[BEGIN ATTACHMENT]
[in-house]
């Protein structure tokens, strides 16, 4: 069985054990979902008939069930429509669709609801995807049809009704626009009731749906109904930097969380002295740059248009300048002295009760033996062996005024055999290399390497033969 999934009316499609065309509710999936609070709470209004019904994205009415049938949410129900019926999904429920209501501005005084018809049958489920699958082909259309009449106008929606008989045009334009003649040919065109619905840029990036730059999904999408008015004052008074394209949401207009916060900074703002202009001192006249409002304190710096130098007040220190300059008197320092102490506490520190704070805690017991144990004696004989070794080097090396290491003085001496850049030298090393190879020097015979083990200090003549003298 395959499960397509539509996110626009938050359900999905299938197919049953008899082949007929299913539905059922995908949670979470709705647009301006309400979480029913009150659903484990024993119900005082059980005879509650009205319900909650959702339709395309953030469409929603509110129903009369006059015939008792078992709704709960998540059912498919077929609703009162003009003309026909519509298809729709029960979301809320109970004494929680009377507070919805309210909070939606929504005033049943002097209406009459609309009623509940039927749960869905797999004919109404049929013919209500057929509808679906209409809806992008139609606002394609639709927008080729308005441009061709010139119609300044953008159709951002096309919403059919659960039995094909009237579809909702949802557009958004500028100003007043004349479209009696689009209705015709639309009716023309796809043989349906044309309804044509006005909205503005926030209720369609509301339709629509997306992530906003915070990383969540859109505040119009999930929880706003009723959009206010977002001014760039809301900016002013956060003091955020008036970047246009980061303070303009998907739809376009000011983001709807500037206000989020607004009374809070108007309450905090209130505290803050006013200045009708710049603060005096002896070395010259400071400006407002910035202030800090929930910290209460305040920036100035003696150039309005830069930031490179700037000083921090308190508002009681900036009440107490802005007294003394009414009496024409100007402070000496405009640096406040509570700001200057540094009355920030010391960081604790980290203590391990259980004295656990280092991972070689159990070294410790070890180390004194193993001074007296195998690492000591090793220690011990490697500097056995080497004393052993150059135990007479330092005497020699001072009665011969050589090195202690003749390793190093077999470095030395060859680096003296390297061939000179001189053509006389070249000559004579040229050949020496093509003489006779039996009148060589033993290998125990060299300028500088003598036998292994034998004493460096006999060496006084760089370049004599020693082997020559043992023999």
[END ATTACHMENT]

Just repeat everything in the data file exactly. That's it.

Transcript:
[in-house]
């Protein structure tokens, strides 16, 4: 069985054990979902008939069930429509669709609801995807049809009704626009009731749906109904930097969380002295740059248009300048002295009760033996062996005024055999290399390497033969 999934009316499609065309509710999936609070709470209004019904994205009415049938949410129900019926999904429920209501501005005084018809049958489920699958082909259309009449106008929606008989045009334009003649040919065109619905840029990036730059999904999408008015004052008074394209949401207009916060900074703002202009001192006249409002304190710096130098007040220190300059008197320092102490506490520190704070805690017991144990004696004989070794080097090396290491003085001496850049030298090393190879020097015979083990200090003549003298 395959499960397509539509996110626009938050359900999905299938197919049953008899082949007929299913539905059922995908949670979470709705647009301006309400979480029913009150659903484990024993119900005082059980005879509650009205319900909650959702339709395309953030469409929603509110129903009369006059015939008792078992709704709960998540059912498919077929609703009162003009003309026909519509298809729709029960979301809320109970004494929680009377507070919805309210909070939606929504005033049943002097209406009459609309009623509940039927749960869905797999004919109404049929013919209500057929509808679906209409809806992008139609606002394609639709927008080729308005441009061709010139119609300044953008159709951002096309919403059919659960039995094909009237579809909702949802557009958004500028100003007043004349479209009696689009209705015709639309009716023309796809043989349906044309309804044509006005909205503005926030209720369609509301339709629509997306992530906003915070990383969540859109505040119009999930929880706003009723959009206010977002001014760039809301900016002013956060003091955020008036970047246009980061303070303009998907739809376009000011983001709807500037206000989020607004009374809070108007309450905090209130505290803050006013200045009708710049603060005096002896070395010259400071400006407002910035202030800090929930910290209460305040920036100035003696150039309005830069930031490179700037000083921090308190508002009681900036009440107490802005007294003394009414009496024409100007402070000496405009640096406040509570700001200057540094009355920030010391960081604790980290203590391990259980004295656990280092991972070689159990070294410790070890180390004194193993001074007296195998690492000591090793220690011990490697500097056995080497004393052993150059135990007479330092005497020699001072009665011969050589090195202690003749390793190093077999470095030395060859680096003296390297061939000179001189053509006389070249000559004579040229050949020496093509003489006779039996009148060589033993290998125990060299300028500088003598036998292994034998004493460096006999060496006084760089370049004599020693082997020559043992023999």